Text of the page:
Geothermal

Geothermal Electricity Booming in Germany

Electricity from geothermal sources is set to soar in Germany — and all thanks to a law that has made drilling wells deep enough to hit the hot temperature water, which is needed to produce electricity, financially viable.

Less than 0.4 percent of Germany’s total primary energy supply came from geothermal sources in 2004. But after a renewable energy law that introduced a tariff scheme of EU €0.15 [US $0.23] per kilowatt-hour (kWh) for electricity produced from geothermal sources came into effect that year, a construction boom was sparked and the new power plants are now starting to come online.

“Geothermal sources could supply Germany’s electricity needs 600 times over,” Werner Bussmann, CEO of the German Geothermal Association [Geothermische Vereinigung], told RenewableEnergyWorld.com.

He said special, cost effective technology allowed energy to be extracted from geothermal reservoirs containing low- to moderate-temperature water that are so typical of Germany.

Innovative technology is important because Germany, unlike countries such as Iceland, Italy or Indonesia, does not have volcanic activity or the associated dry steam reservoirs that can be used to produce electricity directly.

“Geothermal electricity has the advantage of being available 24 hours a day, 8000 hours a year, and this makes it a great source of baseload power,” Bussmann said.

He predicted that Germany could be generating several thousands of megawatts (MW) of electricity from geothermal sources in a couple of decades. There are already four small geothermal power plants successfully operating in Germany, albeit supplying only a tiny amount of electricity.

More plants — some as big as 8-10 MW — are due to go into operation in 2009-2010 in Sauerlach, Dürrnhaar, Riedstadt, Speyer, Gross Schoenebeck and Mauerstetten. And looking 3 to 5 years ahead, there could be more than a hundred plants. About 150 geothermal power plant projects are in the pipeline representing an investment of 4 billion euros, according to the German government.

Just how soon these geothermal power plants will be built, however, depends on whether there is enough drilling equipment available to dig deep enough to hit the hotter water needed for electricity generation. At the moment, a shortage of drilling equipment is pushing up the cost for constructing a geothermal power plant, Bussmann said.

Costs of EU €30 to 40 million [US $47 to 63 million] for a 3.5 MW plant with a life-cycle of 30 years or longer are typical in Germany, he said. The price of drilling equipment accounts for 60 percent of the total cost, and this has doubled in the last 3 to 4 years.

In response, Germany’s manufacturing sector is now gearing up to produce more drills, so removing a major obstacle to the future expansion of geothermal electricity. Also, the cost of building geothermal plants could fall in the next few years as more efficient technology is developed, Bussmann predicted. He said the geothermal industry could achieve a price per kWh that makes it competitive with gas and oil in 20 years time depending on how quickly the price of oil and gas increases.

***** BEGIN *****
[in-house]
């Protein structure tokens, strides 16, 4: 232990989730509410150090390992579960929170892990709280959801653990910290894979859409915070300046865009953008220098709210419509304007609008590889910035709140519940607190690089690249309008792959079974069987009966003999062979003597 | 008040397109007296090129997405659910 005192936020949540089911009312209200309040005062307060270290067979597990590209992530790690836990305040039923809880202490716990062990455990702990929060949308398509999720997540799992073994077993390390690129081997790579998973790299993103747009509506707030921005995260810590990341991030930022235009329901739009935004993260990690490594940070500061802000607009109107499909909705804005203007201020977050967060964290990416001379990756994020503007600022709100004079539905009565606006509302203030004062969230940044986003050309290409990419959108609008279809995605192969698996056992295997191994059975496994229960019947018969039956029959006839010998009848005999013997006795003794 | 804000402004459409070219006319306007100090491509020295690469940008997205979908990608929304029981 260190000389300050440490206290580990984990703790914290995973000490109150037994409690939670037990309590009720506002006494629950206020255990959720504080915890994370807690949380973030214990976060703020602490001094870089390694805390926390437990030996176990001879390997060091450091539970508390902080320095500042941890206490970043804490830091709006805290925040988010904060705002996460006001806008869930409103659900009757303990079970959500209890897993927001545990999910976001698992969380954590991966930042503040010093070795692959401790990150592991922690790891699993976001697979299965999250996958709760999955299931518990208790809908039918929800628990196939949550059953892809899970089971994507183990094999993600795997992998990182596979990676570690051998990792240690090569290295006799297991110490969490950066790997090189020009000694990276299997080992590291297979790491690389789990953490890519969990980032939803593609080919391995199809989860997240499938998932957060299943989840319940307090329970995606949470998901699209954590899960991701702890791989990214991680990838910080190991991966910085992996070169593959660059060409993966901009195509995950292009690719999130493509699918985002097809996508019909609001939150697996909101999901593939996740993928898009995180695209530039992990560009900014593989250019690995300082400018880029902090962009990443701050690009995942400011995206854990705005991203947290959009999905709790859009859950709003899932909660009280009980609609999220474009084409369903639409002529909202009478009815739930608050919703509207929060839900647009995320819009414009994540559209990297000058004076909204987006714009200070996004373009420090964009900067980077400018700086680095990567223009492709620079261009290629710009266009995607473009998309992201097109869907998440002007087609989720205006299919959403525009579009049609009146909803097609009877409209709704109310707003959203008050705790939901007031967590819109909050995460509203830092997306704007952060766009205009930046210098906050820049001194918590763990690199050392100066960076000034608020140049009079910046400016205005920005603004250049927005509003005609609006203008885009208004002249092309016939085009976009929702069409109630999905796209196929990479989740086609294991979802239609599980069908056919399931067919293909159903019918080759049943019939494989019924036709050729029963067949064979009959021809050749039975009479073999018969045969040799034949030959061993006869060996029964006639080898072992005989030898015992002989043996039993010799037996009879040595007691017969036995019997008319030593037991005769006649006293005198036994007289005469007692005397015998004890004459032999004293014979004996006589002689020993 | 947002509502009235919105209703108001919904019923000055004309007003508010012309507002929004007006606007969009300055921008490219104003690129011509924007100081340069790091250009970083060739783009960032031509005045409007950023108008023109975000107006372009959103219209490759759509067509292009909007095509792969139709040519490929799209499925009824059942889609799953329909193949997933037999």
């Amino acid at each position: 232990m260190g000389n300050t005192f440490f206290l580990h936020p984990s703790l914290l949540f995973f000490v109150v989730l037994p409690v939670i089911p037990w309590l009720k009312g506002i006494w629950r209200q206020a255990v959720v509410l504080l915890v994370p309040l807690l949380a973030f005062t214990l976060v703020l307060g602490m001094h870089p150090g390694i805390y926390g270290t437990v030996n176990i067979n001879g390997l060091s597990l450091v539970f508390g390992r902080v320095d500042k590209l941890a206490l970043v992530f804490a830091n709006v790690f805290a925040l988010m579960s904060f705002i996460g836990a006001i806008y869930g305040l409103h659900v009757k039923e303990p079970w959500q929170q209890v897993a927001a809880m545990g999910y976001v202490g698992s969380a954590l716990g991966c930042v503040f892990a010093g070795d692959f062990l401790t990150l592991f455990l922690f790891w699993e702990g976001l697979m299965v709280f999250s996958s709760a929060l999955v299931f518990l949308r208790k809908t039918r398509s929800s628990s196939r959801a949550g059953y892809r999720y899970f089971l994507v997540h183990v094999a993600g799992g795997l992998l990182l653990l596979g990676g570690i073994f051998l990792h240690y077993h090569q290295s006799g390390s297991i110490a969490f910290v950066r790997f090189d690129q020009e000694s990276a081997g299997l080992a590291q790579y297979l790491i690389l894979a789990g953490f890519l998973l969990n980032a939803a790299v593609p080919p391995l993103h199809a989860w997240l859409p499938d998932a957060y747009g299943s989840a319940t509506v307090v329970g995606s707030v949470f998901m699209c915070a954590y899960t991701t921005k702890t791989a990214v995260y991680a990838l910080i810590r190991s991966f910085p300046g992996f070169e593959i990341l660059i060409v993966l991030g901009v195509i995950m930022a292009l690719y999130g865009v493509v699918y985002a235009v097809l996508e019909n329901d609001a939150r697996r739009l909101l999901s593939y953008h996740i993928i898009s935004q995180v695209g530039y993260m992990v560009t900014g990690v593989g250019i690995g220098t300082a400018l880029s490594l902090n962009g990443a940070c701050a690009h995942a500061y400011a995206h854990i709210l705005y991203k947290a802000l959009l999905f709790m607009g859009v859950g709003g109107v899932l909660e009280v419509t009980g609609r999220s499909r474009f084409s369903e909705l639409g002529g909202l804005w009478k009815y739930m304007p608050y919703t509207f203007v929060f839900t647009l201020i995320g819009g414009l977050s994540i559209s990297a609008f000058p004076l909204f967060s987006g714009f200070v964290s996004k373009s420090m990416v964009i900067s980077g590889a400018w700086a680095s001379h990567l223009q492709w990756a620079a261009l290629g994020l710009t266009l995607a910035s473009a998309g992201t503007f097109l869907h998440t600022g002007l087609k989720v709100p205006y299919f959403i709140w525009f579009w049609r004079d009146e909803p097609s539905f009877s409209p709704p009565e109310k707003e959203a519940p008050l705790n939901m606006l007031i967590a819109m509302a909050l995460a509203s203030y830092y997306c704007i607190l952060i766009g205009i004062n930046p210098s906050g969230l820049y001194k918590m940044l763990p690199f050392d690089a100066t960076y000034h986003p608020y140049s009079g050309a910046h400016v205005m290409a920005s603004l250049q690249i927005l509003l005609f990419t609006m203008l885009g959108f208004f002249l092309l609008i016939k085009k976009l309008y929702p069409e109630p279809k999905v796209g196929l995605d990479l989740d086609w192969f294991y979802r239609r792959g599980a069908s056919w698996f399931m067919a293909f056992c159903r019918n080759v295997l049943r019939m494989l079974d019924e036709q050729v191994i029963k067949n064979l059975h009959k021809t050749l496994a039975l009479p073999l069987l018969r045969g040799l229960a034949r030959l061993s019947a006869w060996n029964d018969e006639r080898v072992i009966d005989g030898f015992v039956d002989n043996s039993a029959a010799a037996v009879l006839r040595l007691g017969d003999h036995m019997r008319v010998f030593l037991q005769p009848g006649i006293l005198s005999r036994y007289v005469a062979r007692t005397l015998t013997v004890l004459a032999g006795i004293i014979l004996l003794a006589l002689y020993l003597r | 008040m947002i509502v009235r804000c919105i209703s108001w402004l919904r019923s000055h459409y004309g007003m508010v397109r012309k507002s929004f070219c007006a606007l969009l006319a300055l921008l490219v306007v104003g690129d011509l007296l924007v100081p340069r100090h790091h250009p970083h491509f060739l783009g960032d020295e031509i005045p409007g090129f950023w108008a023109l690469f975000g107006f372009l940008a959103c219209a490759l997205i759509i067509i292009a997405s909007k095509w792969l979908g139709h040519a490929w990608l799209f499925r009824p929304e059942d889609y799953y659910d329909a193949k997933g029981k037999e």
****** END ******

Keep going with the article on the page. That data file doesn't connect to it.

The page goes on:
The best geothermal generation opportunities in Germany are located in southern Bavaria — where water of temperatures of 140°C or hotter can be found 5,000 meters below the ground — and in the Upper Rhine region as well as in northern Germany.

The first pioneer geothermal plant to start operating in Germany is situated in Neustadt-Glewe in the north-eastern part of the country. The 230-kW combined electricity and heat power plant started up in 2003 and extracts water with a temperature of 97 °C from a well 2250 meters under the ground. It supplies 1,300 households with heat and a further 500 households with electricity.

Other plants now operating are the 3.5-MW plant at Unterhaching close to Munich, in Bavaria, which supplies 20,000 households with electricity and heat as well as Unterhaching, which is the first geothermal plant in Germany to use the “Kalina” technology that allows energy to be extracted from water of low to moderate temperatures. At that plant water is extracted at a temperature of 122 °C from a well 3,500 meters deep at a rate of 150 liters a second. Another 2.5-MW plant in Landau taps water of 150°C that is located 3,000 meters beneath the ground. Finally, an EU €17 million [US $26.7 million] 550-kW plant is due to go into operation in Bruchsal this autumn. The power plant will extract water at temperatures of 128°C from a well 2500 meters deep to generate electricity for 1000 households.

Though geothermal electricity is in its infancy in Germany, geothermal heat has been around for a long time, and its use is also expanding rapidly. In 2007, there were an estimated 130,000 geothermal heat pumps operating in residential and commercial buildings. About 25,000 to 30,000 new pumps are being added each year.

Bussmann said it costs about EU €18,000 [US $28,000] to build a geothermal heat pump for a family-sized house with a surface area of about 150 square meters in northern Germany where geological conditions make drilling easier.

Jane Burgermeiser is a writer based in Austria.